One Part WomanOne Part Woman by Perumal Murugan
My rating: 2 of 5 stars

This is a famous but unfortunately notorious novel by the Tamil auteur, Perumal Murugan. Understandably famous because of his proven quality in writing in his language. Notorious because of the controversial theme which the self-appointed guardians of our morality took umbrage to, to the extent that he vowed to give up writing further, saying the novelist Perumal Murugan is dead. Luckily for his readers, the novel is available and has been translated to English too.

It’s the English translation that I read obviously, and I’m not sure if it has translated well from the original Tamil. The prose is simple enough to follow, perhaps at times too simple. But the main issue is that the feel of time and place seems largely lost and I couldn’t get a feel of the situations which force the protagonists into decisions they may otherwise never consider.

The story revolves around Kali and Ponna, a couple in a remote village who have an extremely loving and satisfying union, except for one obvious drawback; they do not have kids despite twelve years of marriage. The lack of offspring is a burning social question to any couple even in today’s supposedly advanced climate, so one can imagine the predicament of a couple in a remote village in what looks like the pre-independence era. The villagers’ social life and daily gossip revolves around the dissection of each individual and couple and are replete with superstitions guiding various aspects of daily life. Kali and Ponna, despite having a much more satisfying marital life in a lot of respects than the other villagers, are made painfully aware of only their lack by daily surmises, taunts and gossip by neighbors and family members alike. Spurred on by the snide comments, they try every form of country remedy and superstitious temple visit known to them, some even at risk of life and yet remain childless. Eventually, the families of the two, convinced that for a normal social life and happiness a child is a necessity, decide on a drastic last resort of action – a temple festival held every year for fourteen days, on the last day of which the normal social restrictions of male/female interactions do not hold true (The protests which erupted around the book were mostly because of this aspect). But will Kali and Ponna allow such a potentially relationship breaking act to come in between them?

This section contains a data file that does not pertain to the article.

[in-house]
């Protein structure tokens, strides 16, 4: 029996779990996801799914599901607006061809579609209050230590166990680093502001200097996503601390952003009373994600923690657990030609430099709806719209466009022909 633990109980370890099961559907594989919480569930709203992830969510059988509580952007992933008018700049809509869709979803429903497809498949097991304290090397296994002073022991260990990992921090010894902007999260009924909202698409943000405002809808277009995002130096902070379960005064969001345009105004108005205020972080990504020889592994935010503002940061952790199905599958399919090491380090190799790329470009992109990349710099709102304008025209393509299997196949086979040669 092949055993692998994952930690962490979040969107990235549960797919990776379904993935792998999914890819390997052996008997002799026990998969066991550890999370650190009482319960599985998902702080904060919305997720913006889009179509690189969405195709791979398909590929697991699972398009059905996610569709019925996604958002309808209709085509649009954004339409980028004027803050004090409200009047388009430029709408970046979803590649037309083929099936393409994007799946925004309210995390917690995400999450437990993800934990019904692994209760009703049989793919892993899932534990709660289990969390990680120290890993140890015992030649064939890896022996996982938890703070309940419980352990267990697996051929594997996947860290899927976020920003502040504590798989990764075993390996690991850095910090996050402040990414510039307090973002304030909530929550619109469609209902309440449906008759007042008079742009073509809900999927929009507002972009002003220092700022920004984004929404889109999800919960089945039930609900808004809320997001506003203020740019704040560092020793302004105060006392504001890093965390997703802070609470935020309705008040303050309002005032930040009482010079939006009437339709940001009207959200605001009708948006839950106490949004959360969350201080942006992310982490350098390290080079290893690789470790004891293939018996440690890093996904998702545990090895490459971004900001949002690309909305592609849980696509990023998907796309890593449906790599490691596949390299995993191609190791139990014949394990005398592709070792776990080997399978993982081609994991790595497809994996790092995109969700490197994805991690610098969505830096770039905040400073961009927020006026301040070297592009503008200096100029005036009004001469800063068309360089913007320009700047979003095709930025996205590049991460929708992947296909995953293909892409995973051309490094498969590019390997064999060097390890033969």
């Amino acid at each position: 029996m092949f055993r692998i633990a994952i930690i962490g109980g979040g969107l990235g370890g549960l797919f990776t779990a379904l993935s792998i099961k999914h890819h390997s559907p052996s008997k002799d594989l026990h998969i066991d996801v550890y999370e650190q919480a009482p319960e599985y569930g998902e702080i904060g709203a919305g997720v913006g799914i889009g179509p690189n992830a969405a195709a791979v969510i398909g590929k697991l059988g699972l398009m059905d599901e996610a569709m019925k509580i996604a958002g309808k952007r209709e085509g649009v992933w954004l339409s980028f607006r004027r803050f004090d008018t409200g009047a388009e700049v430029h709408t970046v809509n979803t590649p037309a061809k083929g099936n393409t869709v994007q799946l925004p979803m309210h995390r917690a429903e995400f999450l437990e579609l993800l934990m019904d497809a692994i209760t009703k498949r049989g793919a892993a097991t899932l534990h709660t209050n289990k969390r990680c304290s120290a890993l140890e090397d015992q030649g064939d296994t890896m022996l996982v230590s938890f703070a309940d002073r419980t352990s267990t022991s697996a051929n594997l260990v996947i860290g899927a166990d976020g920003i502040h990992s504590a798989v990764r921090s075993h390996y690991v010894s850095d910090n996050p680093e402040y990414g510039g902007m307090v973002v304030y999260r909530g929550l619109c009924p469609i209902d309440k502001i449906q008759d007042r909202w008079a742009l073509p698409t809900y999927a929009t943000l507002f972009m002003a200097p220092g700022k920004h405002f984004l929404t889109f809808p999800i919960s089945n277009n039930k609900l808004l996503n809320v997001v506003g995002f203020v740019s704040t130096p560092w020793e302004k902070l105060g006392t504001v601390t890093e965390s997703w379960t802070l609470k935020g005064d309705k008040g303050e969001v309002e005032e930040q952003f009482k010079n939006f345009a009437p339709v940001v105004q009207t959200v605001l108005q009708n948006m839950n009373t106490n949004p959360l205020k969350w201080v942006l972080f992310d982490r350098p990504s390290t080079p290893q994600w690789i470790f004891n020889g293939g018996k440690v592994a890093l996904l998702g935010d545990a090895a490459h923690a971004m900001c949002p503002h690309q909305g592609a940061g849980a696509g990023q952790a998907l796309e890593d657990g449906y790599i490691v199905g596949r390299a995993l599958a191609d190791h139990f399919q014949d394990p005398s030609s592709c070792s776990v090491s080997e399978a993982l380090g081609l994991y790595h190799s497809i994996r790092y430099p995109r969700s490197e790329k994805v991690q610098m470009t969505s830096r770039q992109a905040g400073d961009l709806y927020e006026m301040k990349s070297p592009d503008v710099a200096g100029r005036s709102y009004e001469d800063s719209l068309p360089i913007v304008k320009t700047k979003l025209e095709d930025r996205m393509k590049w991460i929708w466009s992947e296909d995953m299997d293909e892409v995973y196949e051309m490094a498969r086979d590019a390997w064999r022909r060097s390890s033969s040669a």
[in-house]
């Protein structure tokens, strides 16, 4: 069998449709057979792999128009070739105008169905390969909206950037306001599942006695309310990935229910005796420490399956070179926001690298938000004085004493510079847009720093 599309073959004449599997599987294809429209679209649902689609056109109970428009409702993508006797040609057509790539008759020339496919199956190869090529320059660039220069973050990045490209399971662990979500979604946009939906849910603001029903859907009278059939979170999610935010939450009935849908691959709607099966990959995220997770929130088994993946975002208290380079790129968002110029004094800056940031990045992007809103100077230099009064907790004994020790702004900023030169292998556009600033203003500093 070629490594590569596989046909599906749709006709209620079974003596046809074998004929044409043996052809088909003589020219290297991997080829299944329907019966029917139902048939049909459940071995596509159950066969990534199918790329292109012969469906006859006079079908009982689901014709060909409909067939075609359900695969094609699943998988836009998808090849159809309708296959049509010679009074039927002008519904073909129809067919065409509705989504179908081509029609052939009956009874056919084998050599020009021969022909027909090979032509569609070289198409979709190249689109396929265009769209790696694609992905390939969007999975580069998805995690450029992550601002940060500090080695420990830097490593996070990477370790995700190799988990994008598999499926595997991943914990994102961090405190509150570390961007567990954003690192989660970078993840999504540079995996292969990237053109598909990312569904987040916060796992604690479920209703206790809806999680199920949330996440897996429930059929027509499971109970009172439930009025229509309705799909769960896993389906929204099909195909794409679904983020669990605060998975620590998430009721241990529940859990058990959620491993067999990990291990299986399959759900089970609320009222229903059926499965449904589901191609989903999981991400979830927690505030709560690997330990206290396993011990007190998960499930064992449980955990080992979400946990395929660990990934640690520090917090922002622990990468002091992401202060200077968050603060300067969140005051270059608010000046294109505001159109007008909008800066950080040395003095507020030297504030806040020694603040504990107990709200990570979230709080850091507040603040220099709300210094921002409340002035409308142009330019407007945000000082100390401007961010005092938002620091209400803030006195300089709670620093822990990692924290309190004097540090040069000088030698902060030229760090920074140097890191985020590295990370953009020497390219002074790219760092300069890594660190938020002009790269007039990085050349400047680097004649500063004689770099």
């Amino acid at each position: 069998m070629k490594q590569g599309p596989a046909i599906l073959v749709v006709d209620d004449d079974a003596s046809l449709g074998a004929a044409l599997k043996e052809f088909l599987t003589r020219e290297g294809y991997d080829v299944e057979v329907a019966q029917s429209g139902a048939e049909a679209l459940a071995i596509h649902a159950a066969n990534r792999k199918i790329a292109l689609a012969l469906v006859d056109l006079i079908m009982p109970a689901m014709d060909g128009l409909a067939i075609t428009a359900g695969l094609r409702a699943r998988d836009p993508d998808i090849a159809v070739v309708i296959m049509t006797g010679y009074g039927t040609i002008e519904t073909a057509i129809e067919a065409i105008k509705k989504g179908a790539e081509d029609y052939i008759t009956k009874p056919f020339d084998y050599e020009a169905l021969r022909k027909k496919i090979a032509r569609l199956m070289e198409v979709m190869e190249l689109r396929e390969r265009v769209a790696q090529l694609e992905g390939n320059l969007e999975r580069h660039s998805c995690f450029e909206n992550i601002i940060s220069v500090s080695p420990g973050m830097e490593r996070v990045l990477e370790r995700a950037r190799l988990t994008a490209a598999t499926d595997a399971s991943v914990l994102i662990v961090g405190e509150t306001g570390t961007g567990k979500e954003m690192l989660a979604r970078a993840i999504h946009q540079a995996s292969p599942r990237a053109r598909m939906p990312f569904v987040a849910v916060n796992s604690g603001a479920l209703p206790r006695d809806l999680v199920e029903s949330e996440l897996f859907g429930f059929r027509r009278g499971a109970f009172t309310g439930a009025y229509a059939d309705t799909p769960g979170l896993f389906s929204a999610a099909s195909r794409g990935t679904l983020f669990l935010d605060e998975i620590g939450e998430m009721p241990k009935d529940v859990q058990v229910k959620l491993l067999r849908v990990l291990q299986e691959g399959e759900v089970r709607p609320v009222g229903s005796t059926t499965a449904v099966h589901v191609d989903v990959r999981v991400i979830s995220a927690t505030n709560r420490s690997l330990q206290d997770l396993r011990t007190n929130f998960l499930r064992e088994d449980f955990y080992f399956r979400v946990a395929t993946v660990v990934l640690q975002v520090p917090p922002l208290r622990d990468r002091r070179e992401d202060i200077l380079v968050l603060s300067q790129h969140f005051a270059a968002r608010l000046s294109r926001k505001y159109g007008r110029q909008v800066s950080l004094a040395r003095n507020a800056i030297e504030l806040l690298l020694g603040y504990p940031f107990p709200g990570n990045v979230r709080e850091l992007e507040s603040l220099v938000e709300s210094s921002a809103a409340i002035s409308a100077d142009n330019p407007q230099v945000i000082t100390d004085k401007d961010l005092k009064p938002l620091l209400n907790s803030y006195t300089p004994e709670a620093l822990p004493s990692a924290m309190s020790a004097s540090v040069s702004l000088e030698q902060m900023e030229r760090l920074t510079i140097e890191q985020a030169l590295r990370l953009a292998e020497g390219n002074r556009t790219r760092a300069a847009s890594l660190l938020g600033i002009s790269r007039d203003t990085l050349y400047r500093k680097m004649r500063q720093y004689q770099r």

There are some nice descriptions of life in the village, made up mostly of farmers whose lives are shaped around their crops, animals and local festivals which are in commune with the changing seasons. The lack of access to meaningful education and medical facilities is obvious, and in their absence people make do with hearsay and local remedies masquerading as medical advice. Kali is shown as a person in love with his fields and animals, apart from consumed by an unquenchable thirst for his wife. He aspires at times to modern thought, but surrounded by the pressures around him, does not really object when various ‘treatments’ are pushed onto his wife. Ponna, on the other hand, is a fiery character who can give back as good as she gets. However, as the years go by, her desire for a normal social life in the village increases in intensity and she almost reaches the point where she is willing to undergo anything to fit in. As probably with many couples throughout history who had to bow to social pressures, do they give up what they have, an intense and loving relationship, for what they don’t have based on outside pressures?

The premise is great and very topical for our culture, but as I said earlier I’m not sure if it has been lost a little in translation. Apart from the basic descriptions of the place and activities, there wasn’t anything which imparted the unique feel of the era and place. On top of that, the ending was pretty frustrating for a book like this. I’m all for open endings when the theme demands it, but this kind of story hardly seems like one for it.

I’m sure the original book is well worth the appreciation, but the translation I would only reservedly recommend.

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